You’re the answer to a pray
Can’t you see how much I care?
To me your voice is like the echo of a sigh
And when you’re near my
Heart can’t speak above a sigh
I was only a little girl but I have a clear memory that our neighbours, The Borelands at ‘Ben-Dor’ Yelarbon, had a POW. There were two brothers who had that farm.
My dad Gino Rodigherio had a tobacco farm at Yelarbon but dad couldn’t get POW labour because he was Italian. He was naturalised but there was a lot of fear in those days after Mussolini declared war. Our neighbour, Mr Scerecini was interned even though his son was called up for service in the Australian army. Internment made it very hard for the wives left behind as there was no social services in those days and none of us had extended families to help us out.
Tobacco Growing at Yelarbon near Texas 1931
(John Oxley Library Negative Number 181901)
Mr Boreland had a dairy farm and would bring over a POW who I think was called Eduardo* to talk Italian with Mum and Dad. He was a good looking young man. I found out later that this was against the rules, but no harm was done in giving the POW an opportunity to mix with other Italians. It was just the way country people were in those days.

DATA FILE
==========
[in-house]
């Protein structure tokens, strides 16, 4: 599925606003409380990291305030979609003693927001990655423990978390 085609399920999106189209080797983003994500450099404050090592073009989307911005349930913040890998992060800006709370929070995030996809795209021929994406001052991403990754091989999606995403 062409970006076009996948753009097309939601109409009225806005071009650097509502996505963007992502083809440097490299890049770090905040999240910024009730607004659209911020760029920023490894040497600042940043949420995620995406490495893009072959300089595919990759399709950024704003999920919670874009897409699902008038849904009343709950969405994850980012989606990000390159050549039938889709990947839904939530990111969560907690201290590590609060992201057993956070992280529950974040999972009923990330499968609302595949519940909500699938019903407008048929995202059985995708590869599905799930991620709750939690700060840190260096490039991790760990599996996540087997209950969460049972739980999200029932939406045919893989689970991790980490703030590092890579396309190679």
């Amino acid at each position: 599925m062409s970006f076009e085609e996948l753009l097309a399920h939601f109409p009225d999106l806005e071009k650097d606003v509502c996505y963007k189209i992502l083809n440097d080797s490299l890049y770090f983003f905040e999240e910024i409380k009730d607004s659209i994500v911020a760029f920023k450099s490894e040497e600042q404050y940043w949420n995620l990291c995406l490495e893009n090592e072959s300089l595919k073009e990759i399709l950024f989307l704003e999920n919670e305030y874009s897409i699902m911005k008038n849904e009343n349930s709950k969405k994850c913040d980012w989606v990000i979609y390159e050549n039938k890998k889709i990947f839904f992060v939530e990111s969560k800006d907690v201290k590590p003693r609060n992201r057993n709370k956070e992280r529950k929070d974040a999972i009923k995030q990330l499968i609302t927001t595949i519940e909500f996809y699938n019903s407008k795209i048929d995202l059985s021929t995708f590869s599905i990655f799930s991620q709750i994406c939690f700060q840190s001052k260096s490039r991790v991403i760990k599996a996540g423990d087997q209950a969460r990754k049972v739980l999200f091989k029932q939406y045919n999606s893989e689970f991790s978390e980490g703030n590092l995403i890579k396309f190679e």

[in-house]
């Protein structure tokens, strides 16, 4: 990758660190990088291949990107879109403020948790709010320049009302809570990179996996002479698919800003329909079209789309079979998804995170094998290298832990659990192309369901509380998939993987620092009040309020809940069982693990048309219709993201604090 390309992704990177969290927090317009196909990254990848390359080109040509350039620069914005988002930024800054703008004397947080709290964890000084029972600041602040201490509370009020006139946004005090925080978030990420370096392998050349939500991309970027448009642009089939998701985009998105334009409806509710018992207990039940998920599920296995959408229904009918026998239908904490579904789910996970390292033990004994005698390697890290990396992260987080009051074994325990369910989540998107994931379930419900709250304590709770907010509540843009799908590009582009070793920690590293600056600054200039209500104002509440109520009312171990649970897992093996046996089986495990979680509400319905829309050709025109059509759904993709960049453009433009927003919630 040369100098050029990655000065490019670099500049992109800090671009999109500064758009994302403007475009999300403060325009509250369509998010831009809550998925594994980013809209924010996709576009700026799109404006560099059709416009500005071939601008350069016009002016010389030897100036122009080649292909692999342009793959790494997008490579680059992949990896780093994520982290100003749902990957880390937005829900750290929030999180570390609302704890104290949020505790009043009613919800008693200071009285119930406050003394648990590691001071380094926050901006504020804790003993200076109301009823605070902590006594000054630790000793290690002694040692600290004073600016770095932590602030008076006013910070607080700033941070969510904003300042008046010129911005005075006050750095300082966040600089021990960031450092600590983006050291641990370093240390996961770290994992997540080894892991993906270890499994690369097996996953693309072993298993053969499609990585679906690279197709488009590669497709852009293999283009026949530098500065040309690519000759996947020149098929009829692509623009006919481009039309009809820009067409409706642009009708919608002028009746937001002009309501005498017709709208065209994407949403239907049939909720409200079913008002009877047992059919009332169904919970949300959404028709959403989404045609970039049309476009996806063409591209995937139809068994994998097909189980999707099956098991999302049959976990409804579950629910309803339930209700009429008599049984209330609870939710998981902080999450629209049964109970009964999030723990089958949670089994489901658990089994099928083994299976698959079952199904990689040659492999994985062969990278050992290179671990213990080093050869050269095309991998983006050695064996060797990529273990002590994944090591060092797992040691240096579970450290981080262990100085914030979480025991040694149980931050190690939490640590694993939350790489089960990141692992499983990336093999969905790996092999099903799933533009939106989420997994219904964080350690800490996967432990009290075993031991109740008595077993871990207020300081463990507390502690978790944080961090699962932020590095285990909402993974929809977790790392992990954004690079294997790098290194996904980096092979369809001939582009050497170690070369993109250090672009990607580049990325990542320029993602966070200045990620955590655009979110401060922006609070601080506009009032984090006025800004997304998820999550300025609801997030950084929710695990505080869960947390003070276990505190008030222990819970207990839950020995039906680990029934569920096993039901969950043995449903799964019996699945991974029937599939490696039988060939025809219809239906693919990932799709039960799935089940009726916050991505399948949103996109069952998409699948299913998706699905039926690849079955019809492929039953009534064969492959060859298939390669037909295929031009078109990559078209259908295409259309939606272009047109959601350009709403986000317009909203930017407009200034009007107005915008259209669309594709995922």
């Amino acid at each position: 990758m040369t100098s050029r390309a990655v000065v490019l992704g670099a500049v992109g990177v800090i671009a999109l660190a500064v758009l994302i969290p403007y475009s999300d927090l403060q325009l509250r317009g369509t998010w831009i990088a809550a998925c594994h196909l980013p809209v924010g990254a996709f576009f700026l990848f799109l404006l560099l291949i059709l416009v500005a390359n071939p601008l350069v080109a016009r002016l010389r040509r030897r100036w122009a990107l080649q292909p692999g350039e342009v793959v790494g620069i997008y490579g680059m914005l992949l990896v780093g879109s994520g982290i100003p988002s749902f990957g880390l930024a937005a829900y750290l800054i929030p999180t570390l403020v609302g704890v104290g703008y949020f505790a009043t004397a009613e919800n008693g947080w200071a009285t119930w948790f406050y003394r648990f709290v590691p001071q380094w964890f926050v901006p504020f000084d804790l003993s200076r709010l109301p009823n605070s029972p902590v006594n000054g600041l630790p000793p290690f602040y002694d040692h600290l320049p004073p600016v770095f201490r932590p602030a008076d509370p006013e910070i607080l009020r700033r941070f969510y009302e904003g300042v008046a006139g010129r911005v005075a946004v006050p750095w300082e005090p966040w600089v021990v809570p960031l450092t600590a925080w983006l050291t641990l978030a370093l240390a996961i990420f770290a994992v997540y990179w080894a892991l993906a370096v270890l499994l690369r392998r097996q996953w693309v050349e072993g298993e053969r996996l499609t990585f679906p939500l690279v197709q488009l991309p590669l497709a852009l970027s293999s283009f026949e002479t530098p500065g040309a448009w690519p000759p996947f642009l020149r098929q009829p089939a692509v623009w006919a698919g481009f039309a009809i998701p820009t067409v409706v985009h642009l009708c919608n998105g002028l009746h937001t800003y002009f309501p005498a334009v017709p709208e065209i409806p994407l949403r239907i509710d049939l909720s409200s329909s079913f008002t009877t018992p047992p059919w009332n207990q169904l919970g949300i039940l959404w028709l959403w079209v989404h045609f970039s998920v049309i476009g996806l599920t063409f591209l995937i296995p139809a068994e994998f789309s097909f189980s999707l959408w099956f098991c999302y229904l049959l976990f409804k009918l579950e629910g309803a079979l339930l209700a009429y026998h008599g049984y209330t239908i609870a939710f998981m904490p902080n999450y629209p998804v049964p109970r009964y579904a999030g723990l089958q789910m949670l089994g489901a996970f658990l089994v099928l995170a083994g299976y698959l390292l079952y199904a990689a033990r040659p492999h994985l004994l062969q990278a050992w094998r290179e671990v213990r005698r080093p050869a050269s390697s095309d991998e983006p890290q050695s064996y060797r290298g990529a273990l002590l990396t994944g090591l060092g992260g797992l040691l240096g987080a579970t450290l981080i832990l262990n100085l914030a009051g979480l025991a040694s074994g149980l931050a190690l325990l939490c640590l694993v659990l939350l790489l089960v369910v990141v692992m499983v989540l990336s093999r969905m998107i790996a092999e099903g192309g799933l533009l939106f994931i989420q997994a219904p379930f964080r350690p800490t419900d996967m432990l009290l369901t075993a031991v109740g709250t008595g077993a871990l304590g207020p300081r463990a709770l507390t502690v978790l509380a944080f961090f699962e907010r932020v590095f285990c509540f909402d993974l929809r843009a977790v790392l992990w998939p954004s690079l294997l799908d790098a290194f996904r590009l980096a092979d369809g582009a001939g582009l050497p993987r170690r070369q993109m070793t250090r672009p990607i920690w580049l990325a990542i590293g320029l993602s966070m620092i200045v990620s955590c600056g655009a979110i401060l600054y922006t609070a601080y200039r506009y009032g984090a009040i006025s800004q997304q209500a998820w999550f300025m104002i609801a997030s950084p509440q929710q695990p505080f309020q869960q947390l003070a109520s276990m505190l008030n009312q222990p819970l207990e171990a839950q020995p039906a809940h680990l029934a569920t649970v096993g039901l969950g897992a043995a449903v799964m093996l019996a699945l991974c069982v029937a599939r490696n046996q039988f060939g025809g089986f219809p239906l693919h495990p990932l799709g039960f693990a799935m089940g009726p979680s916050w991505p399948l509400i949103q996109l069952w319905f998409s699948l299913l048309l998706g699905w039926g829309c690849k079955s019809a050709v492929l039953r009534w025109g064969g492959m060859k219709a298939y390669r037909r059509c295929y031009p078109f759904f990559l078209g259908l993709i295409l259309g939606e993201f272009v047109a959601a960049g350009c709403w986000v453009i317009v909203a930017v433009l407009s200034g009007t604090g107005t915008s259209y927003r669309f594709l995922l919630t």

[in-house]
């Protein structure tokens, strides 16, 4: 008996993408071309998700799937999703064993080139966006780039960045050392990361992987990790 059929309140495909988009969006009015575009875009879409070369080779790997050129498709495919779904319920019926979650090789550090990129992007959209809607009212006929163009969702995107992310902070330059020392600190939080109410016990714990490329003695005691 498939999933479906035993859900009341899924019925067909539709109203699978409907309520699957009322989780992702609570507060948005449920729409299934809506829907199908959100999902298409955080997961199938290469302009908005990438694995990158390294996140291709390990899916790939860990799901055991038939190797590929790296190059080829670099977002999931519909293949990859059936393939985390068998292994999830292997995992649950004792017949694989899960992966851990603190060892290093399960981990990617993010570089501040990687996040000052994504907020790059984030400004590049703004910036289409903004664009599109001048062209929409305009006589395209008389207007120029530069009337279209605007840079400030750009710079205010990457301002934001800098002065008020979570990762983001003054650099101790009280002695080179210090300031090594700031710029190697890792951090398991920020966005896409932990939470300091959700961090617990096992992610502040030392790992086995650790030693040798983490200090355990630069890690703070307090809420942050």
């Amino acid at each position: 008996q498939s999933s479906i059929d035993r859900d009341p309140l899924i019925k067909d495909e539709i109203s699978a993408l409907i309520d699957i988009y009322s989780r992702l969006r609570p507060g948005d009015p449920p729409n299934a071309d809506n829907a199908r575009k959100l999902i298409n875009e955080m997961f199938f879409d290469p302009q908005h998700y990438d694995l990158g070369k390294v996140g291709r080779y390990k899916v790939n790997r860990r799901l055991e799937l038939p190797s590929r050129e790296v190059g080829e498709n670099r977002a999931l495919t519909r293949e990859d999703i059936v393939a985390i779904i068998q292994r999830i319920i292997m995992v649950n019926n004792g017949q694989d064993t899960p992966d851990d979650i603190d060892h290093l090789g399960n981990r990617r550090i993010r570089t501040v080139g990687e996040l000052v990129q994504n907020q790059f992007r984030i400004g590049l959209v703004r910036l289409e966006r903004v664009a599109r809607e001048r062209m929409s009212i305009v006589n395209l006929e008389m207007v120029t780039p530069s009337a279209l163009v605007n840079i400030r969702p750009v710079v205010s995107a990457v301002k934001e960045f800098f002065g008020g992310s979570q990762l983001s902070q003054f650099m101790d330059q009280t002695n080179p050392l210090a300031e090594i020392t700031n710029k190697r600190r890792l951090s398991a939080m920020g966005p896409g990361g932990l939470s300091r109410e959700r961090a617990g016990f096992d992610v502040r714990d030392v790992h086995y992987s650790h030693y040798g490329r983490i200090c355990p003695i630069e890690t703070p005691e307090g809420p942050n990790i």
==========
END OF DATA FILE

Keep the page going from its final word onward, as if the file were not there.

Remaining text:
My other memory of that time was of an Italian who was known as Paolo but we called him “Errol” after “Errol Flynn”. We thought he was a POW but he was in hiding from the Australian army as he was AWOL. Or so we were told. We didn’t know this at the time. He wasn’t found out until some Italians came down from Ingham to grow tobacco and they recognised him. He even managed to get clothing from the general store without coupons. He was working on some of the tobacco farms and when he would visit he would pick up my brother’s guitar and play it. Paolo loved singing and even today when I hear the song “Maria Elena” I think of him. It is such a clear memory I have.
A friend remembers that when they were getting POWs, she said to her dad, “I hope we get an opera singer”. Italians were well known for their beautiful singing.
During the war dad kept himself to himself. Of course the police came to search our home but they didn’t find anything, not that I am sure they knew what they were looking for. Dad was a quiet man and the police sergeant had a quiet word with dad and told him to keep out of sight. I think they knew about the internments and knew dad was a good man and that is what dad did. He kept busy with the farm and not with all the other goings on.
When I reflect back to those days, there was a lot going on with Italians in our district during the war.
My husband Darryl and I owned and operated the general grocery store in Yelarbon from 1945-1988. With the Italian population in the district, abandonment of rationing and ease of access to continental small-goods post war, we were able to cater for the shift in consumer demand toward Italian food. Romano cheese, salamis, mortadella, coffee as well as cartons and cartons of Nanda’s pasta became staples on our shelves.
Zita Hutton (nee Rodigherio)
Hutton’s Foodland in Yelarbon
(John Oxley Library Negative number: 4961)
*Records indicate that Oreste Gelosa, also was billited with the Borelands.